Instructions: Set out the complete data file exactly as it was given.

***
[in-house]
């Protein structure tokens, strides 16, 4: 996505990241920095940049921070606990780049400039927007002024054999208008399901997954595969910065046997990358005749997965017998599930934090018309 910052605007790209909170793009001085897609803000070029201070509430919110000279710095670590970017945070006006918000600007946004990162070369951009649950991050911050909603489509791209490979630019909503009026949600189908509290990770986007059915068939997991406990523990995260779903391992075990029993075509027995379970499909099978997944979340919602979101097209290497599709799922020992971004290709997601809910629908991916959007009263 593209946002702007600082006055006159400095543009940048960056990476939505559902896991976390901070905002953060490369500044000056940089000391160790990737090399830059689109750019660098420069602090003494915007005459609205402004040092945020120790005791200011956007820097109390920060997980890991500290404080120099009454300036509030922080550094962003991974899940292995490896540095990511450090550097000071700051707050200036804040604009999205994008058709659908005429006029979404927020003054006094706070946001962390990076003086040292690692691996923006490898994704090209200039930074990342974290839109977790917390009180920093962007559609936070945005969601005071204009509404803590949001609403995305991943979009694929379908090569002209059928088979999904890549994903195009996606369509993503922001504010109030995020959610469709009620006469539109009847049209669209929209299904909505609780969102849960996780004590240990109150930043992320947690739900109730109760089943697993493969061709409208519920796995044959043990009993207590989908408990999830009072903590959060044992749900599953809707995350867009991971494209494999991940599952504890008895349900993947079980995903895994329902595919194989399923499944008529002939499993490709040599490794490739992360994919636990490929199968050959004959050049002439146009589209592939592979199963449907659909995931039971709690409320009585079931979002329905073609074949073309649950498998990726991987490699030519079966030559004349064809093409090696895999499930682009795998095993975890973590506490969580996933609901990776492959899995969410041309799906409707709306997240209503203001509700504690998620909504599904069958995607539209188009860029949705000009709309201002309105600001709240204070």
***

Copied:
[in-house]
């Protein structure tokens, strides 16, 4: 996505990241920095940049921070606990780049400039927007002024054999208008399901997954595969910065046997990358005749997965017998599930934090018309 910052605007790209909170793009001085897609803000070029201070509430919110000279710095670590970017945070006006918000600007946004990162070369951009649950991050911050909603489509791209490979630019909503009026949600189908509290990770986007059915068939997991406990523990995260779903391992075990029993075509027995379970499909099978997944979340919602979101097209290497599709799922020992971004290709997601809910629908991916959007009263 593209946002702007600082006055006159400095543009940048960056990476939505559902896991976390901070905002953060490369500044000056940089000391160790990737090399830059689109750019660098420069602090003494915007005459609205402004040092945020120790005791200011956007820097109390920060997980890991500290404080120099009454300036509030922080550094962003991974899940292995490896540095990511450090550097000071700051707050200036804040604009999205994008058709659908005429006029979404927020003054006094706070946001962390990076003086040292690692691996923006490898994704090209200039930074990342974290839109977790917390009180920093962007559609936070945005969601005071204009509404803590949001609403995305991943979009694929379908090569002209059928088979999904890549994903195009996606369509993503922001504010109030995020959610469709009620006469539109009847049209669209929209299904909505609780969102849960996780004590240990109150930043992320947690739900109730109760089943697993493969061709409208519920796995044959043990009993207590989908408990999830009072903590959060044992749900599953809707995350867009991971494209494999991940599952504890008895349900993947079980995903895994329902595919194989399923499944008529002939499993490709040599490794490739992360994919636990490929199968050959004959050049002439146009589209592939592979199963449907659909995931039971709690409320009585079931979002329905073609074949073309649950498998990726991987490699030519079966030559004349064809093409090696895999499930682009795998095993975890973590506490969580996933609901990776492959899995969410041309799906409707709306997240209503203001509700504690998620909504599904069958995607539209188009860029949705000009709309201002309105600001709240204070």